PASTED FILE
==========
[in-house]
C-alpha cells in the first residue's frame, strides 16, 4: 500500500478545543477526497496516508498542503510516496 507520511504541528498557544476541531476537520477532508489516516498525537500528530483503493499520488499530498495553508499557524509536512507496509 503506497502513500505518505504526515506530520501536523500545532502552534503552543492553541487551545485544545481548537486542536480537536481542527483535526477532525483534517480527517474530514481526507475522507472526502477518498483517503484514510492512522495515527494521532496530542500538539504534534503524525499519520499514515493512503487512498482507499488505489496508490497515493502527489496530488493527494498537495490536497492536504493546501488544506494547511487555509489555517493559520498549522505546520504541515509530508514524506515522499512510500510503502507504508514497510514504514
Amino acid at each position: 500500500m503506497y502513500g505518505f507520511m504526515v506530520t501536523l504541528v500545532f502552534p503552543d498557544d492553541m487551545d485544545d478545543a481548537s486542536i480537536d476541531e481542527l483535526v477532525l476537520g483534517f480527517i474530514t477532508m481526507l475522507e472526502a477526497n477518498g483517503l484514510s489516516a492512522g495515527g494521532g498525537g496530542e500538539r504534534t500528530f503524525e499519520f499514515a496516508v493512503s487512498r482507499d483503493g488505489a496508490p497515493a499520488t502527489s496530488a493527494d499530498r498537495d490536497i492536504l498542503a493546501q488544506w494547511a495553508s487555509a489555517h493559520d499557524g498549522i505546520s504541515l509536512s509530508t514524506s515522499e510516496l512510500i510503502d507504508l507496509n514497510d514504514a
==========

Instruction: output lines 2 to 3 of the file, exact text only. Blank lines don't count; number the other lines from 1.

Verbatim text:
C-alpha cells in the first residue's frame, strides 16, 4: 500500500478545543477526497496516508498542503510516496 507520511504541528498557544476541531476537520477532508489516516498525537500528530483503493499520488499530498495553508499557524509536512507496509 503506497502513500505518505504526515506530520501536523500545532502552534503552543492553541487551545485544545481548537486542536480537536481542527483535526477532525483534517480527517474530514481526507475522507472526502477518498483517503484514510492512522495515527494521532496530542500538539504534534503524525499519520499514515493512503487512498482507499488505489496508490497515493502527489496530488493527494498537495490536497492536504493546501488544506494547511487555509489555517493559520498549522505546520504541515509530508514524506515522499512510500510503502507504508514497510514504514
Amino acid at each position: 500500500m503506497y502513500g505518505f507520511m504526515v506530520t501536523l504541528v500545532f502552534p503552543d498557544d492553541m487551545d485544545d478545543a481548537s486542536i480537536d476541531e481542527l483535526v477532525l476537520g483534517f480527517i474530514t477532508m481526507l475522507e472526502a477526497n477518498g483517503l484514510s489516516a492512522g495515527g494521532g498525537g496530542e500538539r504534534t500528530f503524525e499519520f499514515a496516508v493512503s487512498r482507499d483503493g488505489a496508490p497515493a499520488t502527489s496530488a493527494d499530498r498537495d490536497i492536504l498542503a493546501q488544506w494547511a495553508s487555509a489555517h493559520d499557524g498549522i505546520s504541515l509536512s509530508t514524506s515522499e510516496l512510500i510503502d507504508l507496509n514497510d514504514a